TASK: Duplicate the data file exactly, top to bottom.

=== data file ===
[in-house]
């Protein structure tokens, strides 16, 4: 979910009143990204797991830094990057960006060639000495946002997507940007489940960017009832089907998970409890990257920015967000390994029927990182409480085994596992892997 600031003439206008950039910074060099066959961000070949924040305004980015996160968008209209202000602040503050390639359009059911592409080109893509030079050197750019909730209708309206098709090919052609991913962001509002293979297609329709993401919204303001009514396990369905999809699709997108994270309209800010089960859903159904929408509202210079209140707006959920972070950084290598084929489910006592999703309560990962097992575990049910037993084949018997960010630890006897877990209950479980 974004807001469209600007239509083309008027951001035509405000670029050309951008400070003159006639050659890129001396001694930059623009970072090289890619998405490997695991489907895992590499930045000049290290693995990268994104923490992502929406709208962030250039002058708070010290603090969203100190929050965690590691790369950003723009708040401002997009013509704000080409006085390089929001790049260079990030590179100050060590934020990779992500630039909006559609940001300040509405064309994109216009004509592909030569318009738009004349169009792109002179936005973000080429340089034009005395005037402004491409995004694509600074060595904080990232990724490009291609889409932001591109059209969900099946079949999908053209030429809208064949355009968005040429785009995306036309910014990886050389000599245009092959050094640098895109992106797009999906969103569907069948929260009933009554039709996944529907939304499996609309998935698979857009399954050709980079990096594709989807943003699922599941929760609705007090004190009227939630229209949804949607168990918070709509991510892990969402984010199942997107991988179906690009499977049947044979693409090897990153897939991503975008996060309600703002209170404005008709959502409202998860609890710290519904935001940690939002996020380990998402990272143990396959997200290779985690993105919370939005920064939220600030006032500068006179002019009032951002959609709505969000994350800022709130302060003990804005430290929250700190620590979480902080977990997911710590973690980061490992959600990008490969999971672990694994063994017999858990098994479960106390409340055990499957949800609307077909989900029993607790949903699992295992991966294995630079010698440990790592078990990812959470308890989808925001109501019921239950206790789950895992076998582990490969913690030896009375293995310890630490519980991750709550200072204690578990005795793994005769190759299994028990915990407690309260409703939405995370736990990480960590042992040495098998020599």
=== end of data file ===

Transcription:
[in-house]
């Protein structure tokens, strides 16, 4: 979910009143990204797991830094990057960006060639000495946002997507940007489940960017009832089907998970409890990257920015967000390994029927990182409480085994596992892997 600031003439206008950039910074060099066959961000070949924040305004980015996160968008209209202000602040503050390639359009059911592409080109893509030079050197750019909730209708309206098709090919052609991913962001509002293979297609329709993401919204303001009514396990369905999809699709997108994270309209800010089960859903159904929408509202210079209140707006959920972070950084290598084929489910006592999703309560990962097992575990049910037993084949018997960010630890006897877990209950479980 974004807001469209600007239509083309008027951001035509405000670029050309951008400070003159006639050659890129001396001694930059623009970072090289890619998405490997695991489907895992590499930045000049290290693995990268994104923490992502929406709208962030250039002058708070010290603090969203100190929050965690590691790369950003723009708040401002997009013509704000080409006085390089929001790049260079990030590179100050060590934020990779992500630039909006559609940001300040509405064309994109216009004509592909030569318009738009004349169009792109002179936005973000080429340089034009005395005037402004491409995004694509600074060595904080990232990724490009291609889409932001591109059209969900099946079949999908053209030429809208064949355009968005040429785009995306036309910014990886050389000599245009092959050094640098895109992106797009999906969103569907069948929260009933009554039709996944529907939304499996609309998935698979857009399954050709980079990096594709989807943003699922599941929760609705007090004190009227939630229209949804949607168990918070709509991510892990969402984010199942997107991988179906690009499977049947044979693409090897990153897939991503975008996060309600703002209170404005008709959502409202998860609890710290519904935001940690939002996020380990998402990272143990396959997200290779985690993105919370939005920064939220600030006032500068006179002019009032951002959609709505969000994350800022709130302060003990804005430290929250700190620590979480902080977990997911710590973690980061490992959600990008490969999971672990694994063994017999858990098994479960106390409340055990499957949800609307077909989900029993607790949903699992295992991966294995630079010698440990790592078990990812959470308890989808925001109501019921239950206790789950895992076998582990490969913690030896009375293995310890630490519980991750709550200072204690578990005795793994005769190759299994028990915990407690309260409703939405995370736990990480960590042992040495098998020599």